Northern District Of California Pares Claims In Putative Class Action Against Food Supplement Manufacturer
On February 4, 2020, Judge James Donato of the United States District Court for the Northern District of California partially dismissed a putative class action asserting claims under Section 10(b) of the Securities Exchange Act of 1934 against a food supplement company and certain of its former executives. In Re TerraVia Holdings, Inc. Sec. Litig., No. 16-CV-06633-JD, 2020 WL 553939 (N.D. Cal. Feb. 4, 2020). Plaintiffs alleged that the company made misrepresentations regarding the health benefits and commercial viability of certain ingredients it created and sourced for its food manufacturing partners, based on the company having received reports that these ingredients were causing illnesses, ultimately leading to product recalls. The Court held that certain of the alleged misstatements were non-actionable, but that plaintiffs’ allegations respecting certain other alleged misstatements were sufficient to state a claim.
Plaintiffs alleged that the company had an affirmative duty to disclose reports that its products had caused illnesses, and that its failure to do so rendered its public statements misleading. The Court explained, however, that the federal securities laws “prohibit only misleading and untrue statements, not statements that are incomplete.” Id. at *3. The Court held the company’s failure to disclose reports that its products had caused illnesses, without more, did not support a claim under the Exchange Act, but that “these omissions provide context” that rendered certain challenged statements misleading. Id.
Indeed, the Court rejected the company’s argument that plaintiffs should be required to plead facts sufficient to show that the company’s products were the actual cause of the reported illnesses. Id. at *4. Rather, “the existence of [the] reports, and the fact that [the company’s] partners attributed consumers’ adverse reactions to [the company’s] products” were enough to constitute allegations that statements were misleading. Id. In particular, because the company had disclosed that its products were used by the food manufacturers, but not that the manufacturers linked the company’s products to illnesses, the Court held that the company’s statements about those relationships were misleading. Id. The Court similarly found that a statement on the company’s website that its products have “high protein digestibility” were also undermined by reports of customer illnesses following consumption of foods made with their product. Id. at *5.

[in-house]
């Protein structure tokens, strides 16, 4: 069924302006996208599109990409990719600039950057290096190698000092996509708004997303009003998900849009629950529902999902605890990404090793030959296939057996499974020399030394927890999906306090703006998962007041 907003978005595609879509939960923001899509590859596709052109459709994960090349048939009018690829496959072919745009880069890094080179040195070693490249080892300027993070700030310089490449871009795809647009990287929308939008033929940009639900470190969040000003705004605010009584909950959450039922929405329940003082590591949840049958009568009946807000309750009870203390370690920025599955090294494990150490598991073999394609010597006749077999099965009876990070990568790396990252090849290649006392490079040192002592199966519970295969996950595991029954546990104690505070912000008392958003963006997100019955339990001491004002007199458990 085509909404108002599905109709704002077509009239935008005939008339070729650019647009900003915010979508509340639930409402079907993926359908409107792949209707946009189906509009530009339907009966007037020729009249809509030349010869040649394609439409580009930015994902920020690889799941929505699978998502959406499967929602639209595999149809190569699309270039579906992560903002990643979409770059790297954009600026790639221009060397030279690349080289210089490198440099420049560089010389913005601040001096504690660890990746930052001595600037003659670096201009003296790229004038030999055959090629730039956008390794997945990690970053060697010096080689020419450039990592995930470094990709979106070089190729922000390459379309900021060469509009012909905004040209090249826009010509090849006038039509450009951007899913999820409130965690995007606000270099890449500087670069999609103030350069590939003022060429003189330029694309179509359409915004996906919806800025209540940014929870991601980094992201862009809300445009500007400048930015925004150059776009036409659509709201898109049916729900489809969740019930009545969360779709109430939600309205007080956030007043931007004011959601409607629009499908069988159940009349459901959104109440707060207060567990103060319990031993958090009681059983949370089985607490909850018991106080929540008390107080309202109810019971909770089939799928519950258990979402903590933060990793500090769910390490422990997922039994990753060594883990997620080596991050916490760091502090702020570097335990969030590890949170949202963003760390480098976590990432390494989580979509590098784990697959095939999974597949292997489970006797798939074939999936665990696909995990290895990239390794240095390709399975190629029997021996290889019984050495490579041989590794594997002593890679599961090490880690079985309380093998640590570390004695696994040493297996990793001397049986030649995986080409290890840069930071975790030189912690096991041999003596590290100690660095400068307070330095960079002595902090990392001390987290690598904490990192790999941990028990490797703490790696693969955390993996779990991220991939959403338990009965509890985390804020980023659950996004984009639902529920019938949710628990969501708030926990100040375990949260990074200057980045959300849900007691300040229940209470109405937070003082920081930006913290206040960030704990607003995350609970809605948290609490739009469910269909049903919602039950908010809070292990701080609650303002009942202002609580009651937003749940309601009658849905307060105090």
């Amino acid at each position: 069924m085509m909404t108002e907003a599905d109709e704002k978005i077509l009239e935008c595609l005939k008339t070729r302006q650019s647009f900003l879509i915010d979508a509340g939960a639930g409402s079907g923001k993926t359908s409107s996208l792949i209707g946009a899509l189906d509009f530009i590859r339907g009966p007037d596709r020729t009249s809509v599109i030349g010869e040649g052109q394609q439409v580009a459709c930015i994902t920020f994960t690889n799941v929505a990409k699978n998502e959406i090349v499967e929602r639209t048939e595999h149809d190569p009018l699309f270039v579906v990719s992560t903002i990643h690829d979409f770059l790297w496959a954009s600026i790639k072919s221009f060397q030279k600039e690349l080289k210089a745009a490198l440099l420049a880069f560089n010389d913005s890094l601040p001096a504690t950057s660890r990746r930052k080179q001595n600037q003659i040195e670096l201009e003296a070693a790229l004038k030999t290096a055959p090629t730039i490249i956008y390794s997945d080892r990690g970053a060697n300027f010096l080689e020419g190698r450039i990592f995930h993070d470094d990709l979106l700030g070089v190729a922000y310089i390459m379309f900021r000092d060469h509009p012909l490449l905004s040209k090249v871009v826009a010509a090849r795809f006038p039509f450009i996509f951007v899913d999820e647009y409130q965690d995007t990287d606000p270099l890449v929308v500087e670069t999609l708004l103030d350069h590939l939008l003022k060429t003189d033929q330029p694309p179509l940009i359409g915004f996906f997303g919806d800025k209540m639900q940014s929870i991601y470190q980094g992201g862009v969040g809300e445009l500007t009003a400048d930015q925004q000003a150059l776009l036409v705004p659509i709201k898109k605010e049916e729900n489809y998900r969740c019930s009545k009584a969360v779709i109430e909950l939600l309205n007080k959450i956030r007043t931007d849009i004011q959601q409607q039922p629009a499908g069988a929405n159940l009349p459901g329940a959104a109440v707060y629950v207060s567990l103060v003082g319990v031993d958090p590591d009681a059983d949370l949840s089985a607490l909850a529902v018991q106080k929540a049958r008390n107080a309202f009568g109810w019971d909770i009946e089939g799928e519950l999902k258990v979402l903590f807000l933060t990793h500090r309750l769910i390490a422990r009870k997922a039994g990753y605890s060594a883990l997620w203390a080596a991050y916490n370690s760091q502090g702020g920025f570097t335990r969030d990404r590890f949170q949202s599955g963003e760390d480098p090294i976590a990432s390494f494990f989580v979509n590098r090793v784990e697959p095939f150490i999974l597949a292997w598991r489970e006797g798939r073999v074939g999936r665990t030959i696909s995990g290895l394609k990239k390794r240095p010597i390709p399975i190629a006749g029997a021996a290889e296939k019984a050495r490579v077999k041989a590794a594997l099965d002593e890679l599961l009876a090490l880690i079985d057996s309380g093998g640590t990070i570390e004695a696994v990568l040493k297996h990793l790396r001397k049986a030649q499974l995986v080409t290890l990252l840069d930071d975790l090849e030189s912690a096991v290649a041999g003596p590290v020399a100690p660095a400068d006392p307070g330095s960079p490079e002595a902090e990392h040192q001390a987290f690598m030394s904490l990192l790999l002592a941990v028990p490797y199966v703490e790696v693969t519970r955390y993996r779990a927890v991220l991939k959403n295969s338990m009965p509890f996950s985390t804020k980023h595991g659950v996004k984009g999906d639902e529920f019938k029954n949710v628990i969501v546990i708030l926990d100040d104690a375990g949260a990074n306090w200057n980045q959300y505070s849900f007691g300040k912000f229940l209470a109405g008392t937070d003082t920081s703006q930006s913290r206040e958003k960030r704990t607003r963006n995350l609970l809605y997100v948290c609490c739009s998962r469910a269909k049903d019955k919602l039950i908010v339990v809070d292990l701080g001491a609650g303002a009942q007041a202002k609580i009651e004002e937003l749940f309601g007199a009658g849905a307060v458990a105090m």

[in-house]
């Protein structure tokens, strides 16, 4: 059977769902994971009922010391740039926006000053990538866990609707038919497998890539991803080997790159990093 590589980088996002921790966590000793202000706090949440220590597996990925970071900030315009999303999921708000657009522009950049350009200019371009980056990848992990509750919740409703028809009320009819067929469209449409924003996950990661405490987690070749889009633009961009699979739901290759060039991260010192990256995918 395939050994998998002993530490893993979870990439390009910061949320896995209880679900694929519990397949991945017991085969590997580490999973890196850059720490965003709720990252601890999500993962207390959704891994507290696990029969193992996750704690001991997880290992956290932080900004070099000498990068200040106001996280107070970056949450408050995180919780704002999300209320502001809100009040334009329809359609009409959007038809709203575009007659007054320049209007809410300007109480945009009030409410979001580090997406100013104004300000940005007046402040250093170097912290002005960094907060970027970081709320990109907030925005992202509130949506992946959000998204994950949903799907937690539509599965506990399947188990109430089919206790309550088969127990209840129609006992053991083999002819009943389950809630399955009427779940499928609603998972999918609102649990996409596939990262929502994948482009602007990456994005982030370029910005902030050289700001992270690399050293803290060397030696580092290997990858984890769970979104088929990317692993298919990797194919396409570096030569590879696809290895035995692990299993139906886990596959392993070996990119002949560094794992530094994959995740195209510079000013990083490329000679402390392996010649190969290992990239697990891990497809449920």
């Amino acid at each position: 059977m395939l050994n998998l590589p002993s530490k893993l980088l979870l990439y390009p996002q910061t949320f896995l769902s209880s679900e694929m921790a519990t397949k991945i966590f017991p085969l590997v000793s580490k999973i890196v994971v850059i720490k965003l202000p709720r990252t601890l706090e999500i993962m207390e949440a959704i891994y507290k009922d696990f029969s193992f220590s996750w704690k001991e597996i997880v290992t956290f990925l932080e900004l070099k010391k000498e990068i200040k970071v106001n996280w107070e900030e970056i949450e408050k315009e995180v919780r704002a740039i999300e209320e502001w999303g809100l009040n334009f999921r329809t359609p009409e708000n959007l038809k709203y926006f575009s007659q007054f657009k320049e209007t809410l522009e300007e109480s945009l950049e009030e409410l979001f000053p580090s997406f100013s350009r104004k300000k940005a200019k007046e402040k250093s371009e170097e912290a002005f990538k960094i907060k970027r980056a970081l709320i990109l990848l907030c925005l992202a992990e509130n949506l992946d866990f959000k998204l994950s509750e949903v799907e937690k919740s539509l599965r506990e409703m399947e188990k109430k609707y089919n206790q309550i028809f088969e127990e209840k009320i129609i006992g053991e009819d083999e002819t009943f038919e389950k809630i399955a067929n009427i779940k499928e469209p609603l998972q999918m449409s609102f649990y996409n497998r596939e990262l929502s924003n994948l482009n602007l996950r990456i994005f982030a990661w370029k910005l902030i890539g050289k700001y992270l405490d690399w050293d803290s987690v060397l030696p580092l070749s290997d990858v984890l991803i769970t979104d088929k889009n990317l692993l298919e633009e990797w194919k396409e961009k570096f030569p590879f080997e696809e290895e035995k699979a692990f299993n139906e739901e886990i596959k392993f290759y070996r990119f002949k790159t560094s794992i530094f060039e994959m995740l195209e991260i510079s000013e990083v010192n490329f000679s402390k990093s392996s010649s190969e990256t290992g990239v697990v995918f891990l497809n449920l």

The Court concluded, however, that the remaining alleged misrepresentations were not actionable because they were either too generalized or because plaintiffs failed to plead specific facts to support a claim that the statements were misleading. Id. at *5-7. This included statements about the company’s general mission (such as to “create products that are truly better for people”), and statements about the safety of the ingredients in question (such as that the products provided “an array of benefits” and contained no “known allergens”). Id. at *6. The Court also held that certain statements by executives expressing optimism (such as “we’re making strong progress commercially in food and nutrition”) were non-actionable statements of opinion, and plaintiffs did not allege that the opinions were not actually held or that particular facts underlying the statements were untrue. Id. at *6-7.
With respect to scienter, plaintiffs argued that a holistic reading of the complaint established scienter because the company and the individual defendants withheld knowledge of the reports of adverse health reactions and related recalls during their quarterly earnings calls. Id. at *7. The Court agreed, holding that the complaint in its entirety sufficiently alleged scienter, and that a failure to disclose “even statistically insignificant reports of adverse effects” is properly considered under a holistic analysis of scienter. Id.
The Court also rejected the company’s argument that plaintiffs failed to adequately allege loss causation because they relied on a news article that revealed the company had been notified by its manufacturing partners that its ingredients were causing illnesses but did not itself reveal a fraud. Id. at *8. The Court concluded that the article was “not akin to the mere announcement” of an investigation or complaint, but rather disclosed previously omitted information about the company’s products and associated recalls, which plaintiffs alleged caused a stock price decline; the article was therefore sufficient to plead loss causation. Id.